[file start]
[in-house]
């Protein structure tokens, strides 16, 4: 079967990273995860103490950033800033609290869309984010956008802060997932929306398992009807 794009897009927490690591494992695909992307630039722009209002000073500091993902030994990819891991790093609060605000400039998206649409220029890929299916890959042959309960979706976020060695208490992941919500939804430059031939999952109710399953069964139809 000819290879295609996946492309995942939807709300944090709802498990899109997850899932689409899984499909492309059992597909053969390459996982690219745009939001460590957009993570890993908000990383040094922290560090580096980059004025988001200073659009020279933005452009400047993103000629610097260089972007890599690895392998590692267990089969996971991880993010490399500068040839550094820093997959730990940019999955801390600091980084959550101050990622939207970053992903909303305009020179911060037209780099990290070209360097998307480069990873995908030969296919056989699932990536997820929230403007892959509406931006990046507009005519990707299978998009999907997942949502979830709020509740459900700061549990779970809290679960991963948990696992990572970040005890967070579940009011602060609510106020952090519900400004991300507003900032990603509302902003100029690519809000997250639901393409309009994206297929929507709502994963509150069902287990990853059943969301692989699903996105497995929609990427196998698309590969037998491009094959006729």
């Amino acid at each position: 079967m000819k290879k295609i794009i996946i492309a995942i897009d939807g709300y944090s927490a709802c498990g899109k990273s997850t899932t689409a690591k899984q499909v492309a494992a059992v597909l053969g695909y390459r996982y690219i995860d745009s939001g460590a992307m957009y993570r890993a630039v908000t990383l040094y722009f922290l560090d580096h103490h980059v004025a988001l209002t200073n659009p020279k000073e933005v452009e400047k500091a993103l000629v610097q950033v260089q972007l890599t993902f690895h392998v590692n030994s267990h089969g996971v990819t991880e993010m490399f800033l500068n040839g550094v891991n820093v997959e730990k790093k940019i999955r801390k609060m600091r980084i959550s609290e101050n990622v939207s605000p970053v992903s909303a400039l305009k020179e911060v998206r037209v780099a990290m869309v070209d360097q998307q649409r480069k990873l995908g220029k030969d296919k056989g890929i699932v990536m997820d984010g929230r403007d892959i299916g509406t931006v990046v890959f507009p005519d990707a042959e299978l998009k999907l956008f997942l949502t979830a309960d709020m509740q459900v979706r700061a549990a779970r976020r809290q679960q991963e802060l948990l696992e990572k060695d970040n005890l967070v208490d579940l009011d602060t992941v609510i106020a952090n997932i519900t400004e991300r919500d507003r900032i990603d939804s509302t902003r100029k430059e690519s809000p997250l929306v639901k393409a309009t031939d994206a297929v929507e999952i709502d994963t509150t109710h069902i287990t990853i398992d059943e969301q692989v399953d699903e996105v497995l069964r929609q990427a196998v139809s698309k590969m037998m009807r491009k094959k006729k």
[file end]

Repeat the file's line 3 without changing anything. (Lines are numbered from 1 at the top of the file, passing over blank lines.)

């Amino acid at each position: 079967m000819k290879k295609i794009i996946i492309a995942i897009d939807g709300y944090s927490a709802c498990g899109k990273s997850t899932t689409a690591k899984q499909v492309a494992a059992v597909l053969g695909y390459r996982y690219i995860d745009s939001g460590a992307m957009y993570r890993a630039v908000t990383l040094y722009f922290l560090d580096h103490h980059v004025a988001l209002t200073n659009p020279k000073e933005v452009e400047k500091a993103l000629v610097q950033v260089q972007l890599t993902f690895h392998v590692n030994s267990h089969g996971v990819t991880e993010m490399f800033l500068n040839g550094v891991n820093v997959e730990k790093k940019i999955r801390k609060m600091r980084i959550s609290e101050n990622v939207s605000p970053v992903s909303a400039l305009k020179e911060v998206r037209v780099a990290m869309v070209d360097q998307q649409r480069k990873l995908g220029k030969d296919k056989g890929i699932v990536m997820d984010g929230r403007d892959i299916g509406t931006v990046v890959f507009p005519d990707a042959e299978l998009k999907l956008f997942l949502t979830a309960d709020m509740q459900v979706r700061a549990a779970r976020r809290q679960q991963e802060l948990l696992e990572k060695d970040n005890l967070v208490d579940l009011d602060t992941v609510i106020a952090n997932i519900t400004e991300r919500d507003r900032i990603d939804s509302t902003r100029k430059e690519s809000p997250l929306v639901k393409a309009t031939d994206a297929v929507e999952i709502d994963t509150t109710h069902i287990t990853i398992d059943e969301q692989v399953d699903e996105v497995l069964r929609q990427a196998v139809s698309k590969m037998m009807r491009k094959k006729k």